The Consumer Product Safety Commission maintains stringent guidelines for safety in building components. As 10 centuries of use has shown, there are no unusual inherent or unnecessary risks in the use of architectural stained glass.
This fact prompted the Consumer Product Safety Commission to adopt guidelines almost 30 years ago that address stained glass directly. For the convenience of those considering the commissioning of stained glass, these guidelines are reproduced below. The Summary below is reproduced verbatim; the Supplementary Information has been edited slightly to aid readability.
Title 16 – Commercial Practices
Consumer Product Safety Commission
PART 1201 – Safety Standard for Architectural Glazing Materials
Amendment to Standard Exempting Certain Decorative Glazing Materials
AGENCY: Consumer Product Safety Commission.
ACTION: Final amendment to rule.
SUMMARY: In this document, the Commission amends the Safety Standard for Architectural Glazing Materials to exempt from its coverage carved glass, dalle glass and leaded glass, if those materials are incorporated into doors or glazed panels covered by the standard for decorative or artistic purposes. The exemption is issued because these glazing materials have an aesthetic and artistic value but are unable to meet the requirements of the standard; acceptable substitute glazing is not available; and any risk of injury is mitigated by the visibility of the glass. The Commission in this document also lifts the stay of the standard it issued for faceted, patinaed, and leaded glass, which has been in effect pending action on this amendment.
DATES: The exemption for carved glass, dalle glass, and leaded glass incorporated into doors or glazed panels covered by the standard for decorative or artistic purposes is effective on December 2, 1978. The stay of the standard for faceted glass and leaded glass is lifted effective December 2, 1978. The stay of the standard for “patinaed glass” is lifted effective January 9, 1979.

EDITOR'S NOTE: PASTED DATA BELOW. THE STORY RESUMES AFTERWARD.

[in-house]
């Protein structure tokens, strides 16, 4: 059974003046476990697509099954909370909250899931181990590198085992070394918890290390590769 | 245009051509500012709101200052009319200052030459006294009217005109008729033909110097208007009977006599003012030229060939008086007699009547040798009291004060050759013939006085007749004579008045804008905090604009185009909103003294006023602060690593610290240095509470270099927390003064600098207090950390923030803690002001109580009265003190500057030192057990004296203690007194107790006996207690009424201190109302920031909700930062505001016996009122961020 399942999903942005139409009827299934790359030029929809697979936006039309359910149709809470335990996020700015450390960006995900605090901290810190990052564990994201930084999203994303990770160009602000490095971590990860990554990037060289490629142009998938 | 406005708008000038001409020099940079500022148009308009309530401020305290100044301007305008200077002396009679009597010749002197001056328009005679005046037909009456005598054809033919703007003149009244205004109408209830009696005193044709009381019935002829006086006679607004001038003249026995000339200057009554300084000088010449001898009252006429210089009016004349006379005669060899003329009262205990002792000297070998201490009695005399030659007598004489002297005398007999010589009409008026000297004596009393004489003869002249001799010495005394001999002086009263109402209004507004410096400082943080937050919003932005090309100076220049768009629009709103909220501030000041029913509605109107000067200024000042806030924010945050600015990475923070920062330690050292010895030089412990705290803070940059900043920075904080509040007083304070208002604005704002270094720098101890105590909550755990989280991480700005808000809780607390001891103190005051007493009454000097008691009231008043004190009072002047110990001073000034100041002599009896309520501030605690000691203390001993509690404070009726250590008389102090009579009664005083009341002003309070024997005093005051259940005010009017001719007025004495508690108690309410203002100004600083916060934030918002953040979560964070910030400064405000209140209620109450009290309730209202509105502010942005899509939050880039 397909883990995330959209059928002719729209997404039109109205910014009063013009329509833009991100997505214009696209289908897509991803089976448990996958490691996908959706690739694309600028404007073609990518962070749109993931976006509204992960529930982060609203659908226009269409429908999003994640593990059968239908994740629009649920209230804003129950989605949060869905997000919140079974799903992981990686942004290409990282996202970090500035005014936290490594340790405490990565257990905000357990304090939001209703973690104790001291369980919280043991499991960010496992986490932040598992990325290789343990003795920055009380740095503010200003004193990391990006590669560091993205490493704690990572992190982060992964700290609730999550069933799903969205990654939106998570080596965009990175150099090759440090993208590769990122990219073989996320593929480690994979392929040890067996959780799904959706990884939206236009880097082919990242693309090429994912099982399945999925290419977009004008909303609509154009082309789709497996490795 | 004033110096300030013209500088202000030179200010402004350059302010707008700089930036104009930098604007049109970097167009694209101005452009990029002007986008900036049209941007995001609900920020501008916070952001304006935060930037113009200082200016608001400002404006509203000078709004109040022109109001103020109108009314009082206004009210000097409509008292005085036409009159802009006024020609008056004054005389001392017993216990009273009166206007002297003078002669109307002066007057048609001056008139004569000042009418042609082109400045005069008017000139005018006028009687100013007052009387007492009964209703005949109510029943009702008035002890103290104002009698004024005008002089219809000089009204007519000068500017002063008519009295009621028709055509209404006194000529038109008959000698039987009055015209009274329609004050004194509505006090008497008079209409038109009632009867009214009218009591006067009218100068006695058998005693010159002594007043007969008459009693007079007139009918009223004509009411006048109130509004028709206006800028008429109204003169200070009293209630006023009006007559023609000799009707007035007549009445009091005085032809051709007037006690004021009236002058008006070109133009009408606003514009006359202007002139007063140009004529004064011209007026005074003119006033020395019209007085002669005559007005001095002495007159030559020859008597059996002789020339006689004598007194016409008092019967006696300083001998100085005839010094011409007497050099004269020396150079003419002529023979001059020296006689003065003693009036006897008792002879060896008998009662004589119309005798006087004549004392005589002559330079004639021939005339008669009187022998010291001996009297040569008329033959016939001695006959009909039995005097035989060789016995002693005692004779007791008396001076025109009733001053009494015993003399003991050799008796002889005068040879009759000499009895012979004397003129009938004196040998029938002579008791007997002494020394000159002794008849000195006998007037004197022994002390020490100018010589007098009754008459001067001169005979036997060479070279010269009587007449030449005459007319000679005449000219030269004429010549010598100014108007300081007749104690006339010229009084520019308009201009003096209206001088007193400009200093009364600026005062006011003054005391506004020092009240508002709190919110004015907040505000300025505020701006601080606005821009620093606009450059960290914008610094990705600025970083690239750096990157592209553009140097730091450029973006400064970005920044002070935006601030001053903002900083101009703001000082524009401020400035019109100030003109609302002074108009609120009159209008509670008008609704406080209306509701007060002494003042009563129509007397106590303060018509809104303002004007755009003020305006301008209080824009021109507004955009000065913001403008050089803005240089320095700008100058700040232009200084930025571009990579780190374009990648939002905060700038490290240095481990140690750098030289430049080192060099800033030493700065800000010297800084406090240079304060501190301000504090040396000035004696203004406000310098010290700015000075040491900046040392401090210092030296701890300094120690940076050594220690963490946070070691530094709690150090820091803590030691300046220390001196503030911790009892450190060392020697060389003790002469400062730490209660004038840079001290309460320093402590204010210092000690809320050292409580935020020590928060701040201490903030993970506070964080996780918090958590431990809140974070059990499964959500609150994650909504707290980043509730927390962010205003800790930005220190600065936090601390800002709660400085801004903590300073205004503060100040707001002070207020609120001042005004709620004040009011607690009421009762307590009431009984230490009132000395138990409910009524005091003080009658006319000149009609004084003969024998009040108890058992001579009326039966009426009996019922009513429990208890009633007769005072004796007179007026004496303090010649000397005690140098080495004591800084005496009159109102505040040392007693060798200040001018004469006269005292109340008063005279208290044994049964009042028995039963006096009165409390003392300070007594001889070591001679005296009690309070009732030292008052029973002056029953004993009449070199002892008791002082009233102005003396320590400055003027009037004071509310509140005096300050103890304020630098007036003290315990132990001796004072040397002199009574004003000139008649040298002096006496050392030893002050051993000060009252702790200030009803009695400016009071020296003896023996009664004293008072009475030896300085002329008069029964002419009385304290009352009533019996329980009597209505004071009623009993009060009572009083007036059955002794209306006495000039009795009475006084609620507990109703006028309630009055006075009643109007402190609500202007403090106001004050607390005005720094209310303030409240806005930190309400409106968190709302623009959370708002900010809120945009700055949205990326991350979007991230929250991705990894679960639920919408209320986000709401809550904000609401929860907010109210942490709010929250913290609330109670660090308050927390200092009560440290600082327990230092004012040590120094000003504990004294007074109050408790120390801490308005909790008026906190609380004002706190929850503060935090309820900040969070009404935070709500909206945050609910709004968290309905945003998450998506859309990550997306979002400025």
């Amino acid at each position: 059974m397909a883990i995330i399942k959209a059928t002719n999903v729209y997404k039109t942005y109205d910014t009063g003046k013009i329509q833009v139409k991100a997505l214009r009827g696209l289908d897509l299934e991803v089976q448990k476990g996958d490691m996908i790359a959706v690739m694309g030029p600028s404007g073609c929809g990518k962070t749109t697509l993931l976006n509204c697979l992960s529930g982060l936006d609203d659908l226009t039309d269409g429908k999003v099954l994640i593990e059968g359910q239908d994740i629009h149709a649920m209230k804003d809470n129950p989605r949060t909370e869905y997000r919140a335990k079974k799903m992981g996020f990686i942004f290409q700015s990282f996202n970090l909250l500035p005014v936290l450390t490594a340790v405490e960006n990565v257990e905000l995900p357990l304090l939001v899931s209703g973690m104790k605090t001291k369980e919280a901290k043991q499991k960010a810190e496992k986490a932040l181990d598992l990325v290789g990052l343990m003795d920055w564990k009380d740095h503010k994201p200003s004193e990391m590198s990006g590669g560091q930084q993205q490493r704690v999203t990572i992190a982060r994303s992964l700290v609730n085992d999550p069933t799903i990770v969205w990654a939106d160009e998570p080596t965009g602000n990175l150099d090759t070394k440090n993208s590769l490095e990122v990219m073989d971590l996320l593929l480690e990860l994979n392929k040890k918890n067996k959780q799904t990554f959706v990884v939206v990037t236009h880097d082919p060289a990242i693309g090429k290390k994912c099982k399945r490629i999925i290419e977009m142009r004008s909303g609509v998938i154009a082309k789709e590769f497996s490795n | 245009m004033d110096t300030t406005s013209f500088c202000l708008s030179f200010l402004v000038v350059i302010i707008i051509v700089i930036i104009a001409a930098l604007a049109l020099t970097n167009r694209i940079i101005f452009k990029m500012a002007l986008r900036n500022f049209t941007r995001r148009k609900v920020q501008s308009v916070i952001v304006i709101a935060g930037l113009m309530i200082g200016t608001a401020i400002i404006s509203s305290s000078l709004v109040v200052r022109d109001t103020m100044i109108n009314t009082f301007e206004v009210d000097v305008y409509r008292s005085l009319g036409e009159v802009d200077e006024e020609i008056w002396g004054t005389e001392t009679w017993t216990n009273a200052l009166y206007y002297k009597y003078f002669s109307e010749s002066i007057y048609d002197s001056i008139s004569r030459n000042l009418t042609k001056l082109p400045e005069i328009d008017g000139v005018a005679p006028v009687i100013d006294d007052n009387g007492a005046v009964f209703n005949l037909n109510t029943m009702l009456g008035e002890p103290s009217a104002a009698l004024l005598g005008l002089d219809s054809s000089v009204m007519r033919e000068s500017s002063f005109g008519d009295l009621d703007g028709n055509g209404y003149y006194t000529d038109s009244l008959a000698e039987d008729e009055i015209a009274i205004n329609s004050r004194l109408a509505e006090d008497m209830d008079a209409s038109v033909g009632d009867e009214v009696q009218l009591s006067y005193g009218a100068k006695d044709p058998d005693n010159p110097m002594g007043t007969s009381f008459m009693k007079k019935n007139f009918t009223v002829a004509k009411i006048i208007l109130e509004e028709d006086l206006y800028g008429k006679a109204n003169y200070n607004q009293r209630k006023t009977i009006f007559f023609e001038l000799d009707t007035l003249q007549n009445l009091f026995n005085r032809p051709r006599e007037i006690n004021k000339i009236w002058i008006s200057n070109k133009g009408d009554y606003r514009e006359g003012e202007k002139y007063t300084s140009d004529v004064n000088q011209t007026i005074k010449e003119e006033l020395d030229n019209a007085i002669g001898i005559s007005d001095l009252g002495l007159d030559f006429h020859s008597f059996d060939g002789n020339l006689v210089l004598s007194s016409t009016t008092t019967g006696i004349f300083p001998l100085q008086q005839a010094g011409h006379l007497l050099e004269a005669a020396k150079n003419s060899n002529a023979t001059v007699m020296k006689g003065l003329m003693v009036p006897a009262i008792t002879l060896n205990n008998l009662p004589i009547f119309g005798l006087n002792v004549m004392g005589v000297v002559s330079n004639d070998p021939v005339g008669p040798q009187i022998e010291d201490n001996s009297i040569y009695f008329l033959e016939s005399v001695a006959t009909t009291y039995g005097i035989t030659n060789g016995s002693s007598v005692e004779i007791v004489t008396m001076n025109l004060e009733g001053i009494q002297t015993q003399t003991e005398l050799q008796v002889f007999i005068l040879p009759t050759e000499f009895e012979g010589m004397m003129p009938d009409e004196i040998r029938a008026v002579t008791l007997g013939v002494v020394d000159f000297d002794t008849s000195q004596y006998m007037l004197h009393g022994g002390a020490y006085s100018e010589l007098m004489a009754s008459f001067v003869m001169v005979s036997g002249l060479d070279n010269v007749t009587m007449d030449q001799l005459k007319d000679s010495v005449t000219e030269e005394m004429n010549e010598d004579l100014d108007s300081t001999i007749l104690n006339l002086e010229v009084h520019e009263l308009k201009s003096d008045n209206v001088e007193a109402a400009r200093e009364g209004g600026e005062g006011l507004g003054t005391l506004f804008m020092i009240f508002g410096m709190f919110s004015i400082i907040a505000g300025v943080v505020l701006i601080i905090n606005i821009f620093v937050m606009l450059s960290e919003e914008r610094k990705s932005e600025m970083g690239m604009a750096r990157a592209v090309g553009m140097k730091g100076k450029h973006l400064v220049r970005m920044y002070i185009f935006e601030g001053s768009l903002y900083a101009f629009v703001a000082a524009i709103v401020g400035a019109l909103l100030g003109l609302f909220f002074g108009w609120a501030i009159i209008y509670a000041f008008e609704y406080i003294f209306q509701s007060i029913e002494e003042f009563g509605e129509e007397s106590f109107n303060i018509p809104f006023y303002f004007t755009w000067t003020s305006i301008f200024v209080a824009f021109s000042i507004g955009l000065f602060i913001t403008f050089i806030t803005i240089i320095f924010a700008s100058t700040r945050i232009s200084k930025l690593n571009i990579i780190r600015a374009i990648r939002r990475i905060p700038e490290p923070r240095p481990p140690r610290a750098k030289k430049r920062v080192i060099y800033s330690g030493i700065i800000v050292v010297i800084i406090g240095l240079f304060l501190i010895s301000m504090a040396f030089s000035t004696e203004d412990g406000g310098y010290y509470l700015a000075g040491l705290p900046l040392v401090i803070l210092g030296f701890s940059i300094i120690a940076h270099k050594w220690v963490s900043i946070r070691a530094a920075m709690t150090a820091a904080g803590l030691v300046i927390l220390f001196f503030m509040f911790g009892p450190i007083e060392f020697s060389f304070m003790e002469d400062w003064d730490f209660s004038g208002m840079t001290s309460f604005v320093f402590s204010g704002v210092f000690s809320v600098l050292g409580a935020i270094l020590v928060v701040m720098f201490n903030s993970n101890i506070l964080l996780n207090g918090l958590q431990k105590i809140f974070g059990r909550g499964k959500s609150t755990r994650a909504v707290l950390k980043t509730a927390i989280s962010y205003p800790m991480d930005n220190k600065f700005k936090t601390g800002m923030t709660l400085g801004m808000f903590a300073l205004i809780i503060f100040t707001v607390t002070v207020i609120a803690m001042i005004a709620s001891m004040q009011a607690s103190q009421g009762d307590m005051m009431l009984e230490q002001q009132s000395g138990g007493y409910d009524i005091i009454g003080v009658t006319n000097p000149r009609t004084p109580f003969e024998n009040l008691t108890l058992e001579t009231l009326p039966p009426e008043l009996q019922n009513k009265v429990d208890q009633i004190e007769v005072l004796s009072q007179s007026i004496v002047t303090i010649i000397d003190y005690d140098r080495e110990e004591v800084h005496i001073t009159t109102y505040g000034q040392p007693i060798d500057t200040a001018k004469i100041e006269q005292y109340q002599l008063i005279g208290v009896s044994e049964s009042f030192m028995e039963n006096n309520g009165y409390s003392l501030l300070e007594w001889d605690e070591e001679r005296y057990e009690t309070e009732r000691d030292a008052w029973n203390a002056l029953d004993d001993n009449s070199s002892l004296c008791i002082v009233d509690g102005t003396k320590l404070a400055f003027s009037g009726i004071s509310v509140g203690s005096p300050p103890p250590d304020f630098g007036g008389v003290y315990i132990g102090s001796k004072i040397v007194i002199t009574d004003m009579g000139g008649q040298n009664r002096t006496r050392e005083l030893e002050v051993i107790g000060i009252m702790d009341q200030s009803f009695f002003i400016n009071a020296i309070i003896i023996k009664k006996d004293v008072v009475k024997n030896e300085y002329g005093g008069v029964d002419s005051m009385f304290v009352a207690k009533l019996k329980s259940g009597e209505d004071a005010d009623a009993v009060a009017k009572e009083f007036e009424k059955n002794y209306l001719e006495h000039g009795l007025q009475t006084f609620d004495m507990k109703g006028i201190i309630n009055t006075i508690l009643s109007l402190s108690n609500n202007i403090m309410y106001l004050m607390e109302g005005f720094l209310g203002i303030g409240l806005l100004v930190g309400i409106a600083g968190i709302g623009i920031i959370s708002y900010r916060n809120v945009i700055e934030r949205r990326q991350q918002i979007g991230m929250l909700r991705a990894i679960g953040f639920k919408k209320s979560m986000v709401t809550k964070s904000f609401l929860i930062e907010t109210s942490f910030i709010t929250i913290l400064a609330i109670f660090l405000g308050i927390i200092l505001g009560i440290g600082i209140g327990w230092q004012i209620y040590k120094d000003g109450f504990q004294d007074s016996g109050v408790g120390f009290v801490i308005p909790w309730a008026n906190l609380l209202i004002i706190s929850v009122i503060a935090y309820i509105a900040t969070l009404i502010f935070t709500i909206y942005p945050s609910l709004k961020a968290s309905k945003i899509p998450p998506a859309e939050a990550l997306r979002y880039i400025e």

For further information contact:
Directorate of Compliance and Enforcement
Consumer Product Safety Commission
Washington, DC 20207
Supplementary Information: On January 6, 1977, the Consumer Product Safety Commission issued the Safety Standard for Architectural Glazing Materials to eliminate or reduce unreasonable risks of injury associated with architectural glazing materials and products incorporating those materials (42 FR 1428) (16 CFR 1201). The standard prescribes tests to insure that glazing materials used in certain architectural products either do not break when impacted with a specified energy, or break with such characteristics that they are less likely to present an unreasonable risk of injury. The standard became effective on July 6, 1977.
Provisions of #1201.1(c) of the standard, as issued on January 6, 1977, exempted six Items of glazing materials from its requirements. The only decorative glazing materials exempted by #1201.1(c) were: “Leaded glass panels where no individual piece of glass has an area greater than 30 square inches.”
The term “leaded glass” is defined in the standard at #1201.2(a) (14) to mean: “a decorative composite glazing material made of individual pieces of glass whose circumference is enclosed by lengths of durable metal such as lead or zinc and the pieces of glass are completely held together and supported by such metal.”
On April 20, 1977, the Stained Glass Association of America (SGAA), petitioned the Commission under section 10 of the Consumer Product Safety Act (15 U.S.C. 2059) to amend the standard to exempt other decorative glazing materials. The petition was designated CP 77–12.